Extend WA’s eviction moratorium or face a bigger health crisis

We can’t ask our community members to stay home when the very privilege of having a home is being threatened.

envelope that reads 'rent money'

A paper envelope with the words "Rent Money $" on it is left tucked in a lighting pole. Due to the pandemic, Washington state established an eviction moratorium through the end of 2020. With the moratorium set to expire December 31, 2020, some observers are concerned about a "tsunami of evictions" in 2021. (Damian Dovarganes/AP)

Julia, a mom of three struggling with PTSD, was asked during a primary care appointment why she had decided to see a general family doctor rather than a psychiatrist. Before offering an explanation, she said: “I’ve started to hate myself.” Julia’s job as an administrator was her family’s sole source of income before she was laid off because of the coronavirus pandemic. She is no longer able to afford her PTSD specialist, or rent. As a result, her PTSD is now much more poorly managed, and her anxiety has spiked as she strains to make ends meet. She is exhausted, on edge and feels as if she is constantly yelling at her family. She fears how her children will remember her, and what life will start to look like when Washington state’s eviction moratorium ends Dec. 31.

Julia’s is the story of thousands of Washingtonians who are at risk of losing their homes if the state’s eviction moratorium is not extended. 

As COVID-19 cases continue to rise across the country, many of us are spending more time than we ever thought possible in our homes. They have become de facto offices, schools and gyms, a reminder that stable housing provides not only shelter, but the chance to maintain an income, continue our education and protect our health. Across the state, many Washingtonians are grappling with how to facilitate a homebound holiday and wrap up this emotionally exhausting year. But for thousands of our unhoused or housing-insecure community members, emotional fatigue is compounded by the fear of eviction.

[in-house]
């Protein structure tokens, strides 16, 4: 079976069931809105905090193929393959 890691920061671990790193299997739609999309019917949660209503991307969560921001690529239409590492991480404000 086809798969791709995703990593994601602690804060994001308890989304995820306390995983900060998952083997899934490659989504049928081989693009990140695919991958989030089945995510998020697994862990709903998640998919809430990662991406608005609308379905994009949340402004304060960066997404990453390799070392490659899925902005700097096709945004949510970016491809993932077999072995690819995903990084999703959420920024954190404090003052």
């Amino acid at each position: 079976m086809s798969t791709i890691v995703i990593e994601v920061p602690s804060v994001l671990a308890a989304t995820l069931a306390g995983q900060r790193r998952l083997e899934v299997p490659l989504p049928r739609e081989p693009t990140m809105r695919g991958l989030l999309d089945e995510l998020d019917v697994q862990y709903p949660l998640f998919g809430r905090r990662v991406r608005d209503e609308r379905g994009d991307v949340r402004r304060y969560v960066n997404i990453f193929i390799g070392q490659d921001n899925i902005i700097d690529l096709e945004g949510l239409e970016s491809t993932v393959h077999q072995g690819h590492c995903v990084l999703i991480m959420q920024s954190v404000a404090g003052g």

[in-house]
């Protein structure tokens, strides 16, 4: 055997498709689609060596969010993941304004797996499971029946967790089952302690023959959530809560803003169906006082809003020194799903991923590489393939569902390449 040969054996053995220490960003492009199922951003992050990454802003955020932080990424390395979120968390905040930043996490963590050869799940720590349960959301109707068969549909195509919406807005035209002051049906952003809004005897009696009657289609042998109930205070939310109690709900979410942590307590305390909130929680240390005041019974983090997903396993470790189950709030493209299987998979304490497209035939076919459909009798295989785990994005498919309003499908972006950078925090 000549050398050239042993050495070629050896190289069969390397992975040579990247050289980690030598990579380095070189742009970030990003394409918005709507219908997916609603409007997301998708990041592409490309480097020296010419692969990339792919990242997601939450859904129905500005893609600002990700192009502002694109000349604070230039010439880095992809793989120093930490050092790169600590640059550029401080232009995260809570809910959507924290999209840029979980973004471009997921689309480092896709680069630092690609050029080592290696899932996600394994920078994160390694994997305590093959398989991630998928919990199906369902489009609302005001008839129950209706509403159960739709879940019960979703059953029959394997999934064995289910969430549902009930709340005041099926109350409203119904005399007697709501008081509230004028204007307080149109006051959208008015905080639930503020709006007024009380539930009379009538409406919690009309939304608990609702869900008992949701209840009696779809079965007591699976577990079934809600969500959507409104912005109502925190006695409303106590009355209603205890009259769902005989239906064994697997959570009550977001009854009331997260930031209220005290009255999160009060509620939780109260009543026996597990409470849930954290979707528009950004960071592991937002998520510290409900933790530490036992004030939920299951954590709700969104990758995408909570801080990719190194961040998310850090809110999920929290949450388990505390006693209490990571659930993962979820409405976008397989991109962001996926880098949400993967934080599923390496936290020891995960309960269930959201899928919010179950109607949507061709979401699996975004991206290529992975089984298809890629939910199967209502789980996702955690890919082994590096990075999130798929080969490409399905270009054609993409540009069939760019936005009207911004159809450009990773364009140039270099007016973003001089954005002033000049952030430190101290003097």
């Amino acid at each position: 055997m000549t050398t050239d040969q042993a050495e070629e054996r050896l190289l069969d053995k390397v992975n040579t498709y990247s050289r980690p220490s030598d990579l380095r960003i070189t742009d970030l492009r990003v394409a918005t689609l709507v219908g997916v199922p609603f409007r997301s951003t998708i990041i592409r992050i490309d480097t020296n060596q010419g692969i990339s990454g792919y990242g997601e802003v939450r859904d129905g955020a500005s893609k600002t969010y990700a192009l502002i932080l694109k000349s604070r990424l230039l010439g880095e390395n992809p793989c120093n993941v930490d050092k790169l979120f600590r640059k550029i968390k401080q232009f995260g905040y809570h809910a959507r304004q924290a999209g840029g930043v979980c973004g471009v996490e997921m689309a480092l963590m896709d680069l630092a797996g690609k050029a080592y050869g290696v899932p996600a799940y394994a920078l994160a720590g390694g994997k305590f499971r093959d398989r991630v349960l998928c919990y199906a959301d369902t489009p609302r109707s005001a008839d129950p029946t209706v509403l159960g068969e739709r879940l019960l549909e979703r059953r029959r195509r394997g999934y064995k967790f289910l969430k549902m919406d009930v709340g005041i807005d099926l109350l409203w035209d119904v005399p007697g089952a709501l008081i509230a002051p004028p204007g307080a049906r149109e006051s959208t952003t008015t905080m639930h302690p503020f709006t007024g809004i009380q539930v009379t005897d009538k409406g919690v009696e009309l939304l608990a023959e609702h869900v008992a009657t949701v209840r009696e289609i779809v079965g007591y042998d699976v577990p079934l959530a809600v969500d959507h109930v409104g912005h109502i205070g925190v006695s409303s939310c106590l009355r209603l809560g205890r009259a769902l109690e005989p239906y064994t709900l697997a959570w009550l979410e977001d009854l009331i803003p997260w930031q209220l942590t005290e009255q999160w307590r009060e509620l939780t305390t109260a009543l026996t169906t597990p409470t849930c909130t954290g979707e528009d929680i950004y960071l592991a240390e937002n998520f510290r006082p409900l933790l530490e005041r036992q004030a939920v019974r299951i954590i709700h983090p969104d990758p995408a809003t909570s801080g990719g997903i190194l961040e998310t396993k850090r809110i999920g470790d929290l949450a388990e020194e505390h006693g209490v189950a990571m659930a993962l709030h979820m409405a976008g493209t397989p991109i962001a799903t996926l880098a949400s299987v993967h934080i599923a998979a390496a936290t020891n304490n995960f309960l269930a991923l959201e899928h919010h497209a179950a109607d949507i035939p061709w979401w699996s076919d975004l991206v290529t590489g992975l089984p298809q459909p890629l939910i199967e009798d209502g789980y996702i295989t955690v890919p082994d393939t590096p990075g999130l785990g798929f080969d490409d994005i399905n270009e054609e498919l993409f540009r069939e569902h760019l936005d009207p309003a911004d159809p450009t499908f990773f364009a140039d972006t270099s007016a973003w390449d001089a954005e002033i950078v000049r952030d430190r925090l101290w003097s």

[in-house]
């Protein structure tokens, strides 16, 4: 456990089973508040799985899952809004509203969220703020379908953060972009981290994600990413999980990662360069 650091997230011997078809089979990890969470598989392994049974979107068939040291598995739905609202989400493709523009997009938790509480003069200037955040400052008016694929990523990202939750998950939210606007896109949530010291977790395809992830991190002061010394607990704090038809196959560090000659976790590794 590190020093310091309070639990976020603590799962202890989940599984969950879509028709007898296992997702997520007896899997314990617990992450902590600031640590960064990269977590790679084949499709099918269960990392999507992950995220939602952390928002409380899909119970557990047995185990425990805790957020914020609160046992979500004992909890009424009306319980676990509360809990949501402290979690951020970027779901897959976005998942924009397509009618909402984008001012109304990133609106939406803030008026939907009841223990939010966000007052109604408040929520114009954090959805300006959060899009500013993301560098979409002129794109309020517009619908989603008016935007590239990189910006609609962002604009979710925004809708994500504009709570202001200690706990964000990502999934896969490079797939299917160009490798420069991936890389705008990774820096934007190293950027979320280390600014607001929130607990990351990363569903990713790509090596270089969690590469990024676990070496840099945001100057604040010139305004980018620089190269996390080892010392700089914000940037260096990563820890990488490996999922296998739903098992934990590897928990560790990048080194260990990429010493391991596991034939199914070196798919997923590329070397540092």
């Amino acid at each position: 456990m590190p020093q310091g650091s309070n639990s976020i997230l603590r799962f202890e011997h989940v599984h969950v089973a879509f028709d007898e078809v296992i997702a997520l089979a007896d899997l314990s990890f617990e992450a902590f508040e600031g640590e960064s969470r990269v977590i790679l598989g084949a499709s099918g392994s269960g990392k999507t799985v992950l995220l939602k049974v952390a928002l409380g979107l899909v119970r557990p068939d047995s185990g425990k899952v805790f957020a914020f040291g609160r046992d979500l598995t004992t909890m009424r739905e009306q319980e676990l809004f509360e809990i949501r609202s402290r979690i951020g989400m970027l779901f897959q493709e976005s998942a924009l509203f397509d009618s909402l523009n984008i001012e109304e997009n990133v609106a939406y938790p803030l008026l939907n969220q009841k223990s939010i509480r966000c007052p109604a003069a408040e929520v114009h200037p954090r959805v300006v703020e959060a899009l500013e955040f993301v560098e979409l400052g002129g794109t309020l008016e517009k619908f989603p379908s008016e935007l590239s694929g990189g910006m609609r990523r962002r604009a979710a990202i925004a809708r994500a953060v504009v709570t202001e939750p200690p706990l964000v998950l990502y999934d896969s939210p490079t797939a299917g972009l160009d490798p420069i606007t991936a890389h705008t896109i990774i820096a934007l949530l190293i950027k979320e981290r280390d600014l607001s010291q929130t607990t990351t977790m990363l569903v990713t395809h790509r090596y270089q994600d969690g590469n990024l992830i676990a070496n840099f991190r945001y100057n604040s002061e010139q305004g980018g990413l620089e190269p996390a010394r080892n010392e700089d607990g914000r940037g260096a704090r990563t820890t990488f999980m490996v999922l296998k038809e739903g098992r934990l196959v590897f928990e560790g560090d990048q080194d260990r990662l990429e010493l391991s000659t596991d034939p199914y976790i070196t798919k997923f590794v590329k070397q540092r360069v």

Health professionals in Seattle and beyond report that mental health crises have skyrocketed since the pandemic began. Financial duress has triggered high rates of depression. Patients who struggle with substance use disorders are showing increasingly complex cases as a result of coronavirus-related challenges. And individuals who want and are willing to receive mental health support are in some cases forced to forgo vital care in order to pay rent.

The Puget Sound region is known for technological innovation and advances in public health research. And yet thousands of renters in Washington face the threat of displacement during an unprecedented health crisis. Over 153,000 renters in our state are currently behind on rent, with Latinx and Black households disproportionately impacted. For those making rent, many are relying on unsustainable payment methods; according to a recent analysis by the Federal Reserve Bank of Philadelphia, there has been an increase of up to 70% in renters paying rent on credit cards. Without an extension to the moratorium on evictions, our overstretched social and health care systems will be strained further, while communities will face increased community spread of COVID and other preventable deaths. It seems paradoxical, even impossible, to ask community members to stay home when the very privilege of having a home is being threatened.